What’s it like to be a young person who’s blind or partly sighted in today’s Scotland? To strive to keep up in the classroom alongside your sighted peers? To try to be part of the highly visual youthful world of social media and computer games? A Scottish youth forum is poised to give them a voice…
Haggeye is the multi award-winning youth forum of the Royal National Institute of Blind People (RNIB) Scotland. It is open to anyone aged 16 to 27 living in Scotland with a vision impairment.
Haggeye first began in 2007. Since its launch, young people from all over the country have met to take part in social activities and campaigns, including accessible transport and the need for more educational material in formats such as braille and audio.
But these activities were suspended during the covid lockdown period. Now, as restrictions ease, the forum will allow the same voice for more young people with sight loss who can often feel isolated and lack confidence and self-esteem.
Kerry Burke (17) from East Kilbride is a Haggeye member. “Growing up in primary and secondary schools with fully sighted peers really affected me socially,” Kerry says. “It was a huge blow to my confidence when everyone else in the room had no problem doing all the tasks while I sat there struggling.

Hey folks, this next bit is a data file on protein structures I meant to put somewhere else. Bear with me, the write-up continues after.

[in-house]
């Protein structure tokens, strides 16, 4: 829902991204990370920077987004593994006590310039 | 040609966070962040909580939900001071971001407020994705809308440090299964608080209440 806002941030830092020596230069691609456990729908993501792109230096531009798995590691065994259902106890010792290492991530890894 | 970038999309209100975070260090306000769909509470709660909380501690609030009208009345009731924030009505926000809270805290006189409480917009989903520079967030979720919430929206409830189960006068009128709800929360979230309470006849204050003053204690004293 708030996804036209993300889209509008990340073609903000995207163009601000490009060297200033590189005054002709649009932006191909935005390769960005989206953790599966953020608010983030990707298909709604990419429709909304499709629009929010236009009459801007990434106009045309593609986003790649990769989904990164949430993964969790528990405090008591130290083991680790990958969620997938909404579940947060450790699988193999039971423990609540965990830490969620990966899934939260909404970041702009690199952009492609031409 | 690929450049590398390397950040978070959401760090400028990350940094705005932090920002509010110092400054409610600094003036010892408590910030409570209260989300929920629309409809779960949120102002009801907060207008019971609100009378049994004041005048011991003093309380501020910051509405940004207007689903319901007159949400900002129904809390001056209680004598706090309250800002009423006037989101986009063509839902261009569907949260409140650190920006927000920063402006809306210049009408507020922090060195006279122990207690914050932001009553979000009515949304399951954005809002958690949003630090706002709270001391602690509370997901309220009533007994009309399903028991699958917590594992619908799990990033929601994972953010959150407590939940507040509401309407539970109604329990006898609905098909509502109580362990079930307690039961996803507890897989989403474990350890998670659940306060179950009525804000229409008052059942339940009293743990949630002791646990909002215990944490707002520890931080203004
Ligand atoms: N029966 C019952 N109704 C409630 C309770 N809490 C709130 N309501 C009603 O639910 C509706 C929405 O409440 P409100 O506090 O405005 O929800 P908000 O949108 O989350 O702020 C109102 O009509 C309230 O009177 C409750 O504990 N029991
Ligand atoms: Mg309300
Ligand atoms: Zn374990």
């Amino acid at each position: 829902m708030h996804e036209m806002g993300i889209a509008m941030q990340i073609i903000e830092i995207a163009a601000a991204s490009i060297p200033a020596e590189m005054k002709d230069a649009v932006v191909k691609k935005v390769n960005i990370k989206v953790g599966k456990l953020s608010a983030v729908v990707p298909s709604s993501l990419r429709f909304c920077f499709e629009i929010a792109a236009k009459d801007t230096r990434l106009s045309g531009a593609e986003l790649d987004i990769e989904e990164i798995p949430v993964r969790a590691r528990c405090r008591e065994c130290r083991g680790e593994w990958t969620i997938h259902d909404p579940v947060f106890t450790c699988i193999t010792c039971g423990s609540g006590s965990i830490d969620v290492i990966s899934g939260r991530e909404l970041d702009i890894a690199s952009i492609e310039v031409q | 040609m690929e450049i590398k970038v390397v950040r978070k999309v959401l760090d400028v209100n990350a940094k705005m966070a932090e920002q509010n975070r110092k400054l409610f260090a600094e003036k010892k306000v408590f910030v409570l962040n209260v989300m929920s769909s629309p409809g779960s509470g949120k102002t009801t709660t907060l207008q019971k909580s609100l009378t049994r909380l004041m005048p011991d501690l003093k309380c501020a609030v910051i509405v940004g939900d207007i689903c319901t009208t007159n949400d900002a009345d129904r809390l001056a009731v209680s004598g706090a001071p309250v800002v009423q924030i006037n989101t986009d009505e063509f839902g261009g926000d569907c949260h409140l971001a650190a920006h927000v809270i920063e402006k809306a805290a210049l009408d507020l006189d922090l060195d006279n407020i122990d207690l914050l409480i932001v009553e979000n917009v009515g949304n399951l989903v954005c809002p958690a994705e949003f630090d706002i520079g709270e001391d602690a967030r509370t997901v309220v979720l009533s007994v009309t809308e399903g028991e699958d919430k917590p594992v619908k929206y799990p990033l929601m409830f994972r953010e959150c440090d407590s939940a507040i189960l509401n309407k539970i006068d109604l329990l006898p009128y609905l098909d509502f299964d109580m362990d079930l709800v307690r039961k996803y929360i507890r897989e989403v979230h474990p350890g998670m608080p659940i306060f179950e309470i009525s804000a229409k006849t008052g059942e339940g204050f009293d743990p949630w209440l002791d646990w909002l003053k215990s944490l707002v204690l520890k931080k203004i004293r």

“My sight loss means that I lack detail, have extreme sensitivity to bright lights and glares and need additional time to process visual information. My vision may also become blurry at times and I have reduced depth perception.”
Now in her senior year at high school and a prefect, she can reflect back on the difficulties she has experienced. “I think a surprising thing is how differently you address your disability in the class with teachers, and outside with friends,” she says, “Discovering how to feel comfortable in asking for what you need vision-wise, while also being sociable is a delicate balance.
“I personally think a forum like Haggeye for young people with sight loss is valuable and needed. As a minority, it’s easy for our needs to be overlooked. Haggeye creates a platform where our voices can be heard as a whole community. I hope we will be able to grow as a group of people from around Scotland who are passionate about campaigning for their rights, and can make those changes that help us in our day to day lives.”
Fellow Haggeye member, physics student Eilidh Morrison (20) from Aberdeen agrees. “I think a forum for young people with sight loss is important because a lot of those who are blind and partially sighted might not know others with sight loss,” Eilidh says. “Haggeye allows people to come together and find out they aren’t alone. Its members make friends, share their passions and can talk about their experiences.
“It’s important that we work together to change things. I think a lot of blind and visual impaired people don’t leave school with the grades they want. Education is a massive area to change all at once, but if we break it down and tackle it an issue at a time we can make a difference.”
* To find out more about Haggeye, visit https://www.rnib.org.uk/scotland/youth-engagement